G Major

The G major tonic triad consists of notes G, B and D.

Place your index finger on the B note of string A, the middle finger on the G note of low string E and your third finger on the G note of the high string E and strum all six strings.

D Major

As usual the tonic triad of D major consists of notes D, F# and A.

To play this chord place your index finger on the A note of string G, your middle finger on the F# note of the high E string and your middle finger on the D note of the B string.

Ensure your fingers are properly placed and not touching any other notes and strum the last four strings.

E Major

For E major we have the E note, G# and B notes.

To play this chord place your index finger on the G# note of the G string, your middle finger on the B fret of the A string and your ring finger E note on the D string, strum all six strings to get the sound.

Minor Chords

To play these chords first go back to the fret diagram above and take note of the finger placements.

If you notice the notes being played for A minor are A, C and E, this is because these are the notes that make up A minor triad.

Place your index finger on the C note on the B string, your middle finger on the E fret on the D string and your ring finger on the A fret of the G string and begin to strum leaving the low E string out.

Have a look at how E minor is played.


Playing the other chords pretty much follow the same patterns, the most important thing to note is your fingering, if your fingering is off the sounds comes out as off too. Major ways to get past this are:

  • To curve your hands like you’re about to hold something.
  • Place your thumb at the back of your guitar.
  • Try to have your fingers directly behind a fret.

If the sound is still muted and discordant, pause and consider a few things:

  • You might not be pushing your finger hard enough on the string.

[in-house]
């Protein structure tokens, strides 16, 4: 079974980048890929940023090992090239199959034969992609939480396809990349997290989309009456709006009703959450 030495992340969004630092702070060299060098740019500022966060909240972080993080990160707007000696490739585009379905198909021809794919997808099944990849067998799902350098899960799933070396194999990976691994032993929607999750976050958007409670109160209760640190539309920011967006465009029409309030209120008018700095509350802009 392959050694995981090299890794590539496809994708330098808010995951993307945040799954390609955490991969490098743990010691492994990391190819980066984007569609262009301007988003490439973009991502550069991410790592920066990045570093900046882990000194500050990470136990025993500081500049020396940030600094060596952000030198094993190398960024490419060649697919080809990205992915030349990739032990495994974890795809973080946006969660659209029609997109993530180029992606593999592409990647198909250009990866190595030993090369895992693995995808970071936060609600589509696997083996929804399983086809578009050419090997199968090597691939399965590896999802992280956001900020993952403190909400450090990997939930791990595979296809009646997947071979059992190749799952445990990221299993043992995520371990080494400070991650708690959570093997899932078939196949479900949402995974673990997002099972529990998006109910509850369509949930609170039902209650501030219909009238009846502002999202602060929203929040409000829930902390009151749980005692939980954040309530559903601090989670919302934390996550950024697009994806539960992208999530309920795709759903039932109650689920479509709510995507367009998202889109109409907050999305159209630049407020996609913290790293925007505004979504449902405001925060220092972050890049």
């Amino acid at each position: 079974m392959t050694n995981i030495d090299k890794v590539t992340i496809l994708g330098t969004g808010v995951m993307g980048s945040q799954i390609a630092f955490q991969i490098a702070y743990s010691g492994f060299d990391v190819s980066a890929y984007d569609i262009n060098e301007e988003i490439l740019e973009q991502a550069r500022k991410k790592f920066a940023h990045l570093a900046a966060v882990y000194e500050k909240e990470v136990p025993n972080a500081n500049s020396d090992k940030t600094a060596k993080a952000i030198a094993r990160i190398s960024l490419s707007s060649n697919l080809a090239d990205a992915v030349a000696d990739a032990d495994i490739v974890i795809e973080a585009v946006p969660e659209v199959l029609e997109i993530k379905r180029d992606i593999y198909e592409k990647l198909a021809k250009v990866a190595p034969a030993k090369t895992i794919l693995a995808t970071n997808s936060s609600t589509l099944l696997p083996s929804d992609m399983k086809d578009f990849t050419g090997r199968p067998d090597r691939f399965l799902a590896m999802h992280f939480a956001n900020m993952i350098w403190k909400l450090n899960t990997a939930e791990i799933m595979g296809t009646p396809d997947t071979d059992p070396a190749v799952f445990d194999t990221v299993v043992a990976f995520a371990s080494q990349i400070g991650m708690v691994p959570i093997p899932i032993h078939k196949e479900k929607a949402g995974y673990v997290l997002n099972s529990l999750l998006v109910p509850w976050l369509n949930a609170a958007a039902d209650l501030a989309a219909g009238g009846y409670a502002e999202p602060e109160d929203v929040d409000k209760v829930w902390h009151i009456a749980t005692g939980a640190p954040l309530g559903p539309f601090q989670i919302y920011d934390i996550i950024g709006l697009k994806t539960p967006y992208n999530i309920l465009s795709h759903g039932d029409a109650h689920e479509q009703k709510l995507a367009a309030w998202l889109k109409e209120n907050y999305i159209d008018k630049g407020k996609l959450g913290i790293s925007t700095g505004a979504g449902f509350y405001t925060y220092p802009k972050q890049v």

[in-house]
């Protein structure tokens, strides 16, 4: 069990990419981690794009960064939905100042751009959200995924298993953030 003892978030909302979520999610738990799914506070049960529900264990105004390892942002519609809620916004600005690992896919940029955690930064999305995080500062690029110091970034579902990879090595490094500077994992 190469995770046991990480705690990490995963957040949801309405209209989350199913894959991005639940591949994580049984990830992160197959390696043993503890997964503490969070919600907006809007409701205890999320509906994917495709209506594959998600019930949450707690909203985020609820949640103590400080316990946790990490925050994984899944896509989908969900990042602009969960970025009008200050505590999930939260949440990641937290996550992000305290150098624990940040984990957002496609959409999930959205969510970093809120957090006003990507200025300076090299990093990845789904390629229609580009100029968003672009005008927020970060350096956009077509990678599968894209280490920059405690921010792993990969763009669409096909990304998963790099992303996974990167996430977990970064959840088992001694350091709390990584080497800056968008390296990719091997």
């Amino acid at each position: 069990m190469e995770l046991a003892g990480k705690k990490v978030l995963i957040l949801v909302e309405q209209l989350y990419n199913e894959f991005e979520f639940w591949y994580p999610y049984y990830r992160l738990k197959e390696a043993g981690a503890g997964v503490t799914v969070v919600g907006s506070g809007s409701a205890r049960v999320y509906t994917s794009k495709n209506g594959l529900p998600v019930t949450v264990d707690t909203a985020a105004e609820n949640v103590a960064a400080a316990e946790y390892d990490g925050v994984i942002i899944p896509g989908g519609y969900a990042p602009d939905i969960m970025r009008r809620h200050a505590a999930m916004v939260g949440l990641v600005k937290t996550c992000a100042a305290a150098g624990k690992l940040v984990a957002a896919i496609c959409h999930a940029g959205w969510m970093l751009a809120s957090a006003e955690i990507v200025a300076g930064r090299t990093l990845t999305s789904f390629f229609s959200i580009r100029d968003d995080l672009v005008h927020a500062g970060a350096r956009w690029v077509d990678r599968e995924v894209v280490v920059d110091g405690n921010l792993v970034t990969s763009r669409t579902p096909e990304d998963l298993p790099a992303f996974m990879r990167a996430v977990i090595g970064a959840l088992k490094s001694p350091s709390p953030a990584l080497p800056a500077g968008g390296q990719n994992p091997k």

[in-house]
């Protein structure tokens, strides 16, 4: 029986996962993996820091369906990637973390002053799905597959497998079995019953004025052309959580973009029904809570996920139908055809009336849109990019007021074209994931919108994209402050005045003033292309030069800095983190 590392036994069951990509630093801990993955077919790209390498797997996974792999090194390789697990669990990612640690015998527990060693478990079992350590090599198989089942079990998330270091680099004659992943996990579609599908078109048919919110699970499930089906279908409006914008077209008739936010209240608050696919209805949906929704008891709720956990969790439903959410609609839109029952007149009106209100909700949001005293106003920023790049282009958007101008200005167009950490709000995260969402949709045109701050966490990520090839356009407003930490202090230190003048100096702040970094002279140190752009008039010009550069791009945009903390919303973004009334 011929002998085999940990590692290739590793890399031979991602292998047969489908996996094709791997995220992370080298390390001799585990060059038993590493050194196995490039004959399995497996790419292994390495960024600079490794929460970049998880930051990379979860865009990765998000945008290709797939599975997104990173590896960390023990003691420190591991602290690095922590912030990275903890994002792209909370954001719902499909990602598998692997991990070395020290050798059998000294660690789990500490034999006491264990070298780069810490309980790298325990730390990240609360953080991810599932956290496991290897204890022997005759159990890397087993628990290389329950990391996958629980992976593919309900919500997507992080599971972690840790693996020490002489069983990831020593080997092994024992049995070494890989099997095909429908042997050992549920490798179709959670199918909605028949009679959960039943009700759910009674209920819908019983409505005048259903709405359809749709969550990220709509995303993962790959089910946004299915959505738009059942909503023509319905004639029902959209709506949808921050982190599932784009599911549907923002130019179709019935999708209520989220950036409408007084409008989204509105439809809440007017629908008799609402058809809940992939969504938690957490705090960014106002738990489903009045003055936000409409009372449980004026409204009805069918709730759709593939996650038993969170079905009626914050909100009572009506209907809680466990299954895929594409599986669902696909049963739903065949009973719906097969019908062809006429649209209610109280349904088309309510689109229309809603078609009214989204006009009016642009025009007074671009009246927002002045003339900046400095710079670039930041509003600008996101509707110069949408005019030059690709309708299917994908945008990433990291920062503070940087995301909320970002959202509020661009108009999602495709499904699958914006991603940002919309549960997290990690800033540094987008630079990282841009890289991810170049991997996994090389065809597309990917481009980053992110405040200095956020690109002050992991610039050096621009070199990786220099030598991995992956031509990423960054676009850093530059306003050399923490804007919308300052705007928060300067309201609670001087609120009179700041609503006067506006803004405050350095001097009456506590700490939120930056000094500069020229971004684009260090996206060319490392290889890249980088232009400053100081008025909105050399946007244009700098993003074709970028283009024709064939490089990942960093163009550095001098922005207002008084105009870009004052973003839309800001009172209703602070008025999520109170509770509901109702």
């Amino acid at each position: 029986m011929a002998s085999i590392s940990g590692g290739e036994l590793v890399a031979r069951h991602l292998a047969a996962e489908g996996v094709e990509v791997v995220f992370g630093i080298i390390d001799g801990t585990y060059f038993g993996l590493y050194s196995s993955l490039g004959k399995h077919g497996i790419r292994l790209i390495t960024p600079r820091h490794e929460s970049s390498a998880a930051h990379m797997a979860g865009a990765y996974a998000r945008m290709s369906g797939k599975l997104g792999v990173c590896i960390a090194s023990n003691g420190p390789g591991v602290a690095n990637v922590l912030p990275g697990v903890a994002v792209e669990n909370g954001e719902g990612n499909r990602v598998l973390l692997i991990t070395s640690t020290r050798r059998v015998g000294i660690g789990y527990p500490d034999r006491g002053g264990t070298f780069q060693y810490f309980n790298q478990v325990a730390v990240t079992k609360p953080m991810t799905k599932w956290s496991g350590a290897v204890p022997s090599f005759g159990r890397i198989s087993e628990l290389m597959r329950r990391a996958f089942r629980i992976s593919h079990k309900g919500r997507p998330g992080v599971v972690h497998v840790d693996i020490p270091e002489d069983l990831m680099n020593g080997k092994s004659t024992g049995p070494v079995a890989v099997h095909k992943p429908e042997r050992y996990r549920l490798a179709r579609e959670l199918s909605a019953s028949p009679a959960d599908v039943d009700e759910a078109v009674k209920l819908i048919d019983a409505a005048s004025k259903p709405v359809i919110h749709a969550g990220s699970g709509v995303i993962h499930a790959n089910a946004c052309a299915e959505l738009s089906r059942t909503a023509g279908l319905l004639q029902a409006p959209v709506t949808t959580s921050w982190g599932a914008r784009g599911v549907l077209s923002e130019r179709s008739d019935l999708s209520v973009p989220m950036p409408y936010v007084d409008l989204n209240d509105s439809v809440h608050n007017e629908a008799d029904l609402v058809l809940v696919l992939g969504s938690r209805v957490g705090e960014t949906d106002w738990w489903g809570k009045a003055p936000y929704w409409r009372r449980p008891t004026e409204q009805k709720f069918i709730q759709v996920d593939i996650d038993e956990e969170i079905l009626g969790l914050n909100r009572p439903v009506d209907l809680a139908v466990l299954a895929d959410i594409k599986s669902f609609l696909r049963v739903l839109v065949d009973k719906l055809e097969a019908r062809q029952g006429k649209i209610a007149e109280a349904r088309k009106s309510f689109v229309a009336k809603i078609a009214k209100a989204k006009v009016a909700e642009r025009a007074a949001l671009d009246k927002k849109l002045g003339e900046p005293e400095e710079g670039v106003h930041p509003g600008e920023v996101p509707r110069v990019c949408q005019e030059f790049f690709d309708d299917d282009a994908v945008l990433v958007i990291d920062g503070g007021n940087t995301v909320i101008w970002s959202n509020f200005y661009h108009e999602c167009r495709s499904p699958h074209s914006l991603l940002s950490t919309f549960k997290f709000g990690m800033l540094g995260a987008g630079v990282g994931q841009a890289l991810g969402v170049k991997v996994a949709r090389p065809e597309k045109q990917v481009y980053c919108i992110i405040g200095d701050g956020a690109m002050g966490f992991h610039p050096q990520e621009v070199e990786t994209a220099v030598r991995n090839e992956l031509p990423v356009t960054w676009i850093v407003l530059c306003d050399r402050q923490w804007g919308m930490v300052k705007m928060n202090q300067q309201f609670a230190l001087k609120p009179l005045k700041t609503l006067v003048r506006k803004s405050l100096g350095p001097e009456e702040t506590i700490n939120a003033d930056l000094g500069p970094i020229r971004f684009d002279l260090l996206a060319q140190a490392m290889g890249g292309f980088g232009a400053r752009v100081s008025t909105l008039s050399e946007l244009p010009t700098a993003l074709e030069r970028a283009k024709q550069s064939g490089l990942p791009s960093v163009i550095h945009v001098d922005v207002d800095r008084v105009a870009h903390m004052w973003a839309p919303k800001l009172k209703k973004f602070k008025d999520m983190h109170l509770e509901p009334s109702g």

• Make use of the tip of your fingers and press down into your fretboard.

A great way to always remember chord shapes is to make the shape, take off your fingers, shake it off and make the shape again.

It’s a repetitive motion sure but it serves the greater purpose of improving muscle memory.

You might have noticed some notes are missing from the triad while learning your finger placement.

Not to worry as they are right there on your guitar but as your open strings.

Like the C major chord for instance, the G note already exists as the open string G and so doesn’t need to be found on the fretboard, the note is brought into play when strumming.

That is why it is very important you also practice your strumming techniques while also learning chords.

To properly memorize these chords forget you’re trying to memorize and just play with your guitar.

Go back and forth, switch up the chords, practice each chord for five minutes every day as all of these serve to build up your muscle memory and finger dexterity.

Bass Guitar Chords

bass guitar chords

For the bassist strumming those low notes in unison can sometimes create a muddy, unprofessional sound instead of amazing music.

This is why most bassists play individual notes rather than chords.

You hopefully know by now that the bass has the same four strings as the acoustic guitar (E, A, D, G) but at an octave lower.

This means that the bass guitarist takes care of the rhythm of the music and serves to round up the entire sound of the song.

So to understand this, let’s say your lead guitarist plays a chord sequence of one bar G, one bar Am and one bar D major, your job as the bassist is to pick out the root notes and play.

This means you’re going to play note G on the E string, A on the open string and note D on the A string.

Where the bass guitarist really shines is in the implementation of arpeggios which are simply broken chords.

All you need do is pull apart a chord and play the notes one after the other ending with the first note basically playing four times but the same 3 notes.